To observe thoughts without judgement or criticism, only with the presence of love and compassion, is to become aware of the truth that thoughts have no power over the way we feel, unless we allow them to have that power through reaction and ego-identification.
Of course no one would consciously want to give their thoughts the power to cause them suffering, that is why it is unconscious behavior. When one brings their awareness to the fact that thoughts do not have the power to cause them suffering unless they react to them, they then become conscious of it, and it is then no longer an unconscious pattern.
Some get as far as becoming aware of the thoughts that arise, but then lose this awareness by falling into unconscious reactivity; such as convincing themselves of “I should not be thinking this, I am wrong for thinking this” or truly believing that the thought has something to do with who they are (ego-identification), thus inducing emotions such as sadness, anger, regret, or fear.
The thoughts that we tend to react to the most are usually linked to a negative false belief systemthat we have recurrently convinced ourselves to be true (even if it is far from what is true), which then becomes ingrained within our mental structure. This false belief then influences unconscious cyclical patterns of thinking that we assume we have no control over, but we do.
When we begin to sit with these thoughts and look into why they arise, instead of fighting against, resisting, and trying to avoid them, we can then bring our awareness to the root cause of why these thoughts make us feel the way they do, and make the shift from unconsciousness to consciousness.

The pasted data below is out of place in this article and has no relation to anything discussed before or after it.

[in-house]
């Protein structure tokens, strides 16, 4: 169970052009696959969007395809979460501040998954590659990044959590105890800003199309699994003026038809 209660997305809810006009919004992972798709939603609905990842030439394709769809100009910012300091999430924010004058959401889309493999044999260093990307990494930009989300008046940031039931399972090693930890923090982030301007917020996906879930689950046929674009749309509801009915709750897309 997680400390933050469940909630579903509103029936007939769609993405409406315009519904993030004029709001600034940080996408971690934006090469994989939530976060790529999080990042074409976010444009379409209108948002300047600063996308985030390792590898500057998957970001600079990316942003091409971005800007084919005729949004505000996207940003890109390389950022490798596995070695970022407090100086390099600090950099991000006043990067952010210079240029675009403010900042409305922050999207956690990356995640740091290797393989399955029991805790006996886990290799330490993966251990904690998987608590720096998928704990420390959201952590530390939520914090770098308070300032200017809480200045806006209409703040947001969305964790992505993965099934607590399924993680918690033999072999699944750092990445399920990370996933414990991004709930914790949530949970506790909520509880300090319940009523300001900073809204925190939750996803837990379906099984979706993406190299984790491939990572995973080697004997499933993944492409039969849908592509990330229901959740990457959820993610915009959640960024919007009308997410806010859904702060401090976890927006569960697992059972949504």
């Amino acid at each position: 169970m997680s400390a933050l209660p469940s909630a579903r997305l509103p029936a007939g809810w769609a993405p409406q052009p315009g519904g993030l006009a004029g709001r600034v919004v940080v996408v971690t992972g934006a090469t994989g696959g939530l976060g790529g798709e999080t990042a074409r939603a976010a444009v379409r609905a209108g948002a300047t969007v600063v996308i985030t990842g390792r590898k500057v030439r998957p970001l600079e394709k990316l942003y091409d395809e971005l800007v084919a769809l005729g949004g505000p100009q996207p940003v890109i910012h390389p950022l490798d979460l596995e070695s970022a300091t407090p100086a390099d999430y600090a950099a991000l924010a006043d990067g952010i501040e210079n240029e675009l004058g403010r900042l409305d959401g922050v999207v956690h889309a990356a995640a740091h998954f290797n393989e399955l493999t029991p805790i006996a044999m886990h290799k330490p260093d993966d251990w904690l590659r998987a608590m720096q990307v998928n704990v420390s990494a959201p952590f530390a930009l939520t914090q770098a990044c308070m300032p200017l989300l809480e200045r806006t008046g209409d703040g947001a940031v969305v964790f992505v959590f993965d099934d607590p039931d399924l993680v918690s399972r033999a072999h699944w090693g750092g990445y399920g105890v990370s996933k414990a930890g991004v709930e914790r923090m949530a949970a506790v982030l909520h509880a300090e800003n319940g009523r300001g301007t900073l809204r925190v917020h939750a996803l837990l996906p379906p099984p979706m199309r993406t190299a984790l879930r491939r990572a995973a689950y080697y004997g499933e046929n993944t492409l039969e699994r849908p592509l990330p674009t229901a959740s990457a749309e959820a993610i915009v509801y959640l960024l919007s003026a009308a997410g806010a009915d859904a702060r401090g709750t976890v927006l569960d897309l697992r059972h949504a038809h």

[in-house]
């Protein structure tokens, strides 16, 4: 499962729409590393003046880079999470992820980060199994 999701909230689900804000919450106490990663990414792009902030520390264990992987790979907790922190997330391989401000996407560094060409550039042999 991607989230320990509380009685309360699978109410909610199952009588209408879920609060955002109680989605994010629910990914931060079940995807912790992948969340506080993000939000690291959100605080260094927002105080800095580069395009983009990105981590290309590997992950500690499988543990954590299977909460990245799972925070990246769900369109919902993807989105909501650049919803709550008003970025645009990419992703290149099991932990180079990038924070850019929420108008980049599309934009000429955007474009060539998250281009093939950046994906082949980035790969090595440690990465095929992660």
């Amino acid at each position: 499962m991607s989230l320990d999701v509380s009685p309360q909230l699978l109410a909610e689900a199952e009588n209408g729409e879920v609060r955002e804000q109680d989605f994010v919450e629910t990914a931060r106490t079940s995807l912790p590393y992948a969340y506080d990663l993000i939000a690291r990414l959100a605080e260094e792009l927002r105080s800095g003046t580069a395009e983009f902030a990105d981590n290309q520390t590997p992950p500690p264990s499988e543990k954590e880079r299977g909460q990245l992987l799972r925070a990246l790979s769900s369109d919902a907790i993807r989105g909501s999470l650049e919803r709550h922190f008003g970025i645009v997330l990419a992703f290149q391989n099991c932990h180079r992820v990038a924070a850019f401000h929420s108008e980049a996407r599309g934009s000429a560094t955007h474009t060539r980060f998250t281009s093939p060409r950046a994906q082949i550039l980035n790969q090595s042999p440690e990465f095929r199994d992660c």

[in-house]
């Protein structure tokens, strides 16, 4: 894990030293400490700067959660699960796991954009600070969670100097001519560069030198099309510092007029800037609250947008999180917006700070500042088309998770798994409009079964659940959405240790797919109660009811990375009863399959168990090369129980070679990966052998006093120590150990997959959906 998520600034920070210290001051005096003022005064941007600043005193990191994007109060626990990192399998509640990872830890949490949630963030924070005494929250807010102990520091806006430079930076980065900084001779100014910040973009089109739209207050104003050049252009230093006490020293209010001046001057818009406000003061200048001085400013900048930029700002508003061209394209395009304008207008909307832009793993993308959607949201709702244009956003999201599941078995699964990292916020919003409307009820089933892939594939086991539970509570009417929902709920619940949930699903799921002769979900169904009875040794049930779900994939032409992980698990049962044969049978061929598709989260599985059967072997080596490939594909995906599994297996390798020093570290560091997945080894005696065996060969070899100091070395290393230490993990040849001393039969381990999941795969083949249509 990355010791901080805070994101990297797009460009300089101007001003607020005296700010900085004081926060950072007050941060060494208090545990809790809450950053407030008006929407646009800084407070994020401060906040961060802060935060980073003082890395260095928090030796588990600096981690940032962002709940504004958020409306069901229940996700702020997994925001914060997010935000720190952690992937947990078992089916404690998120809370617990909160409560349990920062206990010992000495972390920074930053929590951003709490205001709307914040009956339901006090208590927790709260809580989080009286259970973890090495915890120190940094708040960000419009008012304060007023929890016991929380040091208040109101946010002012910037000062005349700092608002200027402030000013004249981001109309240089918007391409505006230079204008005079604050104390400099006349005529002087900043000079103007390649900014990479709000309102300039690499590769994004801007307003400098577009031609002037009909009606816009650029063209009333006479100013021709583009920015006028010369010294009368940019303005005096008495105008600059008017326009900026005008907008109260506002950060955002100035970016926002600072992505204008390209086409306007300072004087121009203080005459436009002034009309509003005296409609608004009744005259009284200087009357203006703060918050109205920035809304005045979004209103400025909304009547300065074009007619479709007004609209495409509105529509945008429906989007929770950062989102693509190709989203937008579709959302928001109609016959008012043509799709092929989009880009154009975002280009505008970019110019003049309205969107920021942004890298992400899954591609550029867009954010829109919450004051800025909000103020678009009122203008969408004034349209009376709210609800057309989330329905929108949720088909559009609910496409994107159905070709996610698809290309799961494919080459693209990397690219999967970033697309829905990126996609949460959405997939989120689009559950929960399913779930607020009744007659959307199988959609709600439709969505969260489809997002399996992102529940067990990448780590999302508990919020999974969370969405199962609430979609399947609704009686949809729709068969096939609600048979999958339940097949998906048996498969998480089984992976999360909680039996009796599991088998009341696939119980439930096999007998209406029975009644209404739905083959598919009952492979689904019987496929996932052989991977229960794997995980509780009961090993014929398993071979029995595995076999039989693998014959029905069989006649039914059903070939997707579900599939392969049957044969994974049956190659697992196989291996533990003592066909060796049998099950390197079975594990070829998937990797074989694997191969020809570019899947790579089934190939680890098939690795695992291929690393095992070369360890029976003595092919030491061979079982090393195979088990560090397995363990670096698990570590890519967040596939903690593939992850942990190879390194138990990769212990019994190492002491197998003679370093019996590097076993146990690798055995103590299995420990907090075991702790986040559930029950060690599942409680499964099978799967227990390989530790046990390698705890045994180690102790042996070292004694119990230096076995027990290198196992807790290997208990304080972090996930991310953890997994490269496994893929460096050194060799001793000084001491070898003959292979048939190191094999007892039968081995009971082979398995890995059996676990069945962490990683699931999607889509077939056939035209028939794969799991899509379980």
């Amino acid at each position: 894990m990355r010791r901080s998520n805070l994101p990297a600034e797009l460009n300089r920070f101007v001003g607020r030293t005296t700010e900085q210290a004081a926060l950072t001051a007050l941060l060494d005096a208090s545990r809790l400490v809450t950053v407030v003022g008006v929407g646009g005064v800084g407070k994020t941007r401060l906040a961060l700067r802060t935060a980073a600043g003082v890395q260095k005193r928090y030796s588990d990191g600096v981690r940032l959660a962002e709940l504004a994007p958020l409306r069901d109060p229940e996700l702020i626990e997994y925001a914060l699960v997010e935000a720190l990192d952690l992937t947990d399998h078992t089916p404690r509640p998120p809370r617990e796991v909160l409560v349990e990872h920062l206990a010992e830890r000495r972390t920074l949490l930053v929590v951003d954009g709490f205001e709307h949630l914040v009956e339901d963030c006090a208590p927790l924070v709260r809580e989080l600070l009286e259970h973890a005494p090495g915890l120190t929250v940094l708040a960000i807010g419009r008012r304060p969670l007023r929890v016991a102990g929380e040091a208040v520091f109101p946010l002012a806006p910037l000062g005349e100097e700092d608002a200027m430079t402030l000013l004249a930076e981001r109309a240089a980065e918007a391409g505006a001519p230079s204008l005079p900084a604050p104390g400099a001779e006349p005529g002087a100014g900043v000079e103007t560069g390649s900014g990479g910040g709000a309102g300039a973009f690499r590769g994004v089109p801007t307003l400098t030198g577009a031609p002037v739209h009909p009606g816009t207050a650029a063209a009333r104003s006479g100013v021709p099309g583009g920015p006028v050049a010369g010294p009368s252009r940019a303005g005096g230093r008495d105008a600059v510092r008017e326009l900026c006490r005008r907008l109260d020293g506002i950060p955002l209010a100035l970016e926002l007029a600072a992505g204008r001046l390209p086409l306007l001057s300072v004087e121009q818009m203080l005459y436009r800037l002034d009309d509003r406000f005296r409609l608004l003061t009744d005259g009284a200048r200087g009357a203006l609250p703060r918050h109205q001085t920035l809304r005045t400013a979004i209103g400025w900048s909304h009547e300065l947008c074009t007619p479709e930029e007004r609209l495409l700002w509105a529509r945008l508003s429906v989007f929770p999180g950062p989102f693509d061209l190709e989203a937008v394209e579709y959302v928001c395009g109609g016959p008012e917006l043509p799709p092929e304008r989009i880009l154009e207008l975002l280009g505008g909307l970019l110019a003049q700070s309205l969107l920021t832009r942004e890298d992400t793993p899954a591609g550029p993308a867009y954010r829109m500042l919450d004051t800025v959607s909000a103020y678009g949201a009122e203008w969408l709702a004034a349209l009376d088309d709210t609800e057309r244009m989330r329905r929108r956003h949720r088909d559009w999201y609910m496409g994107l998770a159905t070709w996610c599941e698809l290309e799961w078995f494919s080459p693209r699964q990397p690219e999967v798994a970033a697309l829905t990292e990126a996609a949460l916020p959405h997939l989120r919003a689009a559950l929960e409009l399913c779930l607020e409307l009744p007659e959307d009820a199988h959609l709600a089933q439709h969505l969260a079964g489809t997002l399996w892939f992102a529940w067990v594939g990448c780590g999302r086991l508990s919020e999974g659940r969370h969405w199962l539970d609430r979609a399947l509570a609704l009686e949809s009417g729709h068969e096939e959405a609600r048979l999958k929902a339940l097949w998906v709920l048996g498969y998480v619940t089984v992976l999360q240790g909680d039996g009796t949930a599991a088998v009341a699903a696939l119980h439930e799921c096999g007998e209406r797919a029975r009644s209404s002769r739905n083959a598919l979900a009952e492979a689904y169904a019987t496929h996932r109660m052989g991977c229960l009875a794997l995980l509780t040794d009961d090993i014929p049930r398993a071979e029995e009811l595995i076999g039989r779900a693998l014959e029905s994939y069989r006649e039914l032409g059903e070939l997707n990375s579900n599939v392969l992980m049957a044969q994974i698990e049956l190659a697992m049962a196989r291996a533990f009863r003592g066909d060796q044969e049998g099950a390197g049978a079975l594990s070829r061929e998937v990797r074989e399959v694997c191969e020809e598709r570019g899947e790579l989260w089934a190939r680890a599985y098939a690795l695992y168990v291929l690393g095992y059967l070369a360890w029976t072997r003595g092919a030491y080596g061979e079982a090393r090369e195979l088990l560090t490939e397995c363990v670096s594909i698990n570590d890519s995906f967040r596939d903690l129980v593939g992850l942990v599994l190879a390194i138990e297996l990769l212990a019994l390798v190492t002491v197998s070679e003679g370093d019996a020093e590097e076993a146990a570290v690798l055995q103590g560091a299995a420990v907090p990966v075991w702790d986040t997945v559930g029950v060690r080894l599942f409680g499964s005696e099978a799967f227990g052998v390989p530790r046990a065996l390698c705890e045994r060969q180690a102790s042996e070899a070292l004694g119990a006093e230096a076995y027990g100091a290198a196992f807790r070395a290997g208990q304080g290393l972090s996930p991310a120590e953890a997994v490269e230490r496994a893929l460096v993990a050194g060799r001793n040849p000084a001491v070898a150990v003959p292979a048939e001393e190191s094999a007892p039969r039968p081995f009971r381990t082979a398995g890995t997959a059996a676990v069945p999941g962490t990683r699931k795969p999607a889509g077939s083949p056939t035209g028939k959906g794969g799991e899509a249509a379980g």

The ongoing cycle of suffering and violence can never be broken with more suffering and violence.
It is no surprise that violence brings nothing but suffering into this world; whether it be through war and abuse of power, or violence within our own homes. My mom always used to tell me, “hurt people hurt people,” a line which has stuck with me to this day.
When someone hurts us, our immediate reaction is usually to hurt the other person back in defense (although really one is just defending a mental construct that they identify with within their own mind, but that’s besides the point). This relates closely to the principle of the Law of Retaliation, or “an eye for an eye.”But like Mahatma Gandhi said,“an eye for an eye only ends up making the whole world blind.”
Now this is not to say that we should take violence from others, but rather learn how to become nonreactive towards it. When we come from a place of non-reactivity, from a place of inner peace, we then hold the power to break the cycle of violence and suffering instead of contributing to it. We then become the impact for positive change just by living in that state of mind.
If we all came from a place of peace and love, to promote progress instead of the “us” versus “them” mentality, we could achieve great things in this world, beautiful things. If we focused on building and bringing each other up instead of attacking and pulling each other down, so much unnecessary suffering could be avoided, and there would be no limit to the things that we could create in this world, as well as the experiences we could create in our own lives.